and I think I have never ever lost weight at a scout camp ... incredible.
    Funny to compare 2 different scout organisations as an adult, but I think I might
    post a future thread on that topic.
    Scouts has given me a lot, and I do my best to give back, best I can.

    One of my most memorable moments:
    I had visited the scout group for 3 months then returned after 5 months overseas and
    a 10 year old girl scout repeated to me what I had tought her half a year earlier:
    What does the cub/scout sign mean when you fold you small finger and put your thumb over it?
    The big one protects the little one.

    Now that I have managed to succesfully put together a couple of events,
    got a couple of kids to earn a bunch of badges etc,
    inspired and pushed other peoples and their projects,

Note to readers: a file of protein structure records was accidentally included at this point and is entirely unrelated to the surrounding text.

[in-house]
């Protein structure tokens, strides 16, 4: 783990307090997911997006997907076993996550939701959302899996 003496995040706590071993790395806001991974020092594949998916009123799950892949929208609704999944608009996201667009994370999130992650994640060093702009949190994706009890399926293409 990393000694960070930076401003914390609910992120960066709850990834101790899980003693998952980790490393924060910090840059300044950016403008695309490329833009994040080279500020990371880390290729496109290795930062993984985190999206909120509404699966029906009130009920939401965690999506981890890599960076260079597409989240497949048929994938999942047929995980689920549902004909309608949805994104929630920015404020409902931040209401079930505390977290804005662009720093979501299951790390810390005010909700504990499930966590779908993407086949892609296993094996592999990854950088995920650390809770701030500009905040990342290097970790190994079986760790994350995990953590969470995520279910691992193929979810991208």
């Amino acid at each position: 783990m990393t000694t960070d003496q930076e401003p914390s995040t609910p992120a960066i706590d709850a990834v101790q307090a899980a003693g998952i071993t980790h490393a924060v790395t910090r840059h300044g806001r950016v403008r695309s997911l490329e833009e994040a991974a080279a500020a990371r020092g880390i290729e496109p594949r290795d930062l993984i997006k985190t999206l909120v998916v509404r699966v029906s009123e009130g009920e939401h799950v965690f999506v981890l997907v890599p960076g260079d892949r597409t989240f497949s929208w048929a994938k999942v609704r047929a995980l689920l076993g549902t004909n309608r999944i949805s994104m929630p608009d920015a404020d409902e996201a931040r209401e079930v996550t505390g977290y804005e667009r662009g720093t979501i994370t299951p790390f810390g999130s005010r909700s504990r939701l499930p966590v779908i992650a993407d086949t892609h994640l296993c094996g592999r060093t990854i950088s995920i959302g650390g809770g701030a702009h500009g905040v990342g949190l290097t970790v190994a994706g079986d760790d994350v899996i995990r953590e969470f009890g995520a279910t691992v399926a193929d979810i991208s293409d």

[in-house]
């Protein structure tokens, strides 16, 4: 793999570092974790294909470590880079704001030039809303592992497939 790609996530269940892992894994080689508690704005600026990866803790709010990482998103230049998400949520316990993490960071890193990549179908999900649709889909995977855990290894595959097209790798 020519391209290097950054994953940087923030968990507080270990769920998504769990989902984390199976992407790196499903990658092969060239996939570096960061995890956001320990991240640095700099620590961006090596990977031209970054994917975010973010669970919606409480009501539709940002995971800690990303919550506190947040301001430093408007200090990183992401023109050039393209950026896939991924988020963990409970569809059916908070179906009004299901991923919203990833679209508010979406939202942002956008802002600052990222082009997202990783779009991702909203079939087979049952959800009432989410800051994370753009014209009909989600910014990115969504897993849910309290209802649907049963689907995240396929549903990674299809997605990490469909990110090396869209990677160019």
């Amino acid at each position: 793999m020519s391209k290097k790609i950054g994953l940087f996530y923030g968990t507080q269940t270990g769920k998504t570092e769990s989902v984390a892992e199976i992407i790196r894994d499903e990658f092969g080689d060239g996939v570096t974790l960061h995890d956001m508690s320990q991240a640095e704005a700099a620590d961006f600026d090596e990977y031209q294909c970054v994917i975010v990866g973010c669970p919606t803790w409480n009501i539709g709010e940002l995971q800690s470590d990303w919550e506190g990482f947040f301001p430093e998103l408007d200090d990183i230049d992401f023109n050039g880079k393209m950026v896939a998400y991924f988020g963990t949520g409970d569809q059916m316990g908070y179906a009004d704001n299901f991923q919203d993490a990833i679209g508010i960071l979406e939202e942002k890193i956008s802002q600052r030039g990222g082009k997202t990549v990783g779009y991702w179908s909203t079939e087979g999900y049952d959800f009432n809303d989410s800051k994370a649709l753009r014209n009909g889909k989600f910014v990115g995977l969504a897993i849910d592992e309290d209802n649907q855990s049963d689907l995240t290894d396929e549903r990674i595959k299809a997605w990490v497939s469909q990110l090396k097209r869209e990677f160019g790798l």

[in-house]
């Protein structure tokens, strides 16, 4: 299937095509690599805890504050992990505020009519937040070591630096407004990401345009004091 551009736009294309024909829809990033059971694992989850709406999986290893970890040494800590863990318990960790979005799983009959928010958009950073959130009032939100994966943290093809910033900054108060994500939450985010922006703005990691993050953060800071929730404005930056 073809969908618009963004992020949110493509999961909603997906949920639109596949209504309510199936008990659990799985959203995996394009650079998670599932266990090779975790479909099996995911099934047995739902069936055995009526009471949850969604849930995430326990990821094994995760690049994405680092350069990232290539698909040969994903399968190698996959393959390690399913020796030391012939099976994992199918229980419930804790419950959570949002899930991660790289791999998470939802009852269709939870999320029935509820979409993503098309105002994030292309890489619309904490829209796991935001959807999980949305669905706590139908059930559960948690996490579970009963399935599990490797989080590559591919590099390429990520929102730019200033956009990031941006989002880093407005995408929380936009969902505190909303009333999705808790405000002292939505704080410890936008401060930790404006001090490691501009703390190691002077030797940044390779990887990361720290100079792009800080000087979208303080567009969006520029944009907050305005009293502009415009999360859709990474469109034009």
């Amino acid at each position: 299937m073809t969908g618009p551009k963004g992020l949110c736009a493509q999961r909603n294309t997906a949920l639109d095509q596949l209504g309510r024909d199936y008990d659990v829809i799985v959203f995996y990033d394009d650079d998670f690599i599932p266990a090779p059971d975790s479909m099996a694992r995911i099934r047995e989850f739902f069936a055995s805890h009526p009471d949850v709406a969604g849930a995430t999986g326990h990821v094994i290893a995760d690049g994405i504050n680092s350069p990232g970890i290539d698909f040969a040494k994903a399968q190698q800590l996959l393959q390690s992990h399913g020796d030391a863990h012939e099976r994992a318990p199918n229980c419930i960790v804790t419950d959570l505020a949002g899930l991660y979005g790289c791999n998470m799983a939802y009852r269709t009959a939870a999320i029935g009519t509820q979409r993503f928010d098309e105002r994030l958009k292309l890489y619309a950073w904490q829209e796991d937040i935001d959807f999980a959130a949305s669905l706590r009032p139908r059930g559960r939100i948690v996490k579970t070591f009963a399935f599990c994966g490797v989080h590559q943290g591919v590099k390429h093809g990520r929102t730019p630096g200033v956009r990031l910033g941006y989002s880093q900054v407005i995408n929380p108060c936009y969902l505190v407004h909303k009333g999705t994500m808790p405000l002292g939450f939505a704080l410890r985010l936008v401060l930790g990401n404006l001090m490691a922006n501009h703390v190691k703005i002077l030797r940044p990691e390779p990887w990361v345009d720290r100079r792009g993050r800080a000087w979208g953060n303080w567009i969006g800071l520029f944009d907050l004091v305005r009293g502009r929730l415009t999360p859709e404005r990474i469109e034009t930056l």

I catch myself thinking "what else could I do?"
    Woodbadge. Woodbadge trainer. Then what?

    Currently planing on an idea that may or may not work and ...

    No, I dont scout very much ;-)













  • #2
    "Let me introduce myself a little:"
    lol
    So what country are you in now?
    "The big one protects the little one."
    Never thought of it like that, I can fit that into advising the other scouts in leadership in my troop.
    I serve kind of like a Troop Guide even though I don't have the title.

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    • #3
      I am currently in Berlin, Germany just repacking my stuff: spent the european summer in Geneva and London and about to head back to the southern hemisphere summer (6 months of NZ and OZ).

      Cool explantation of the scout sign aye :-D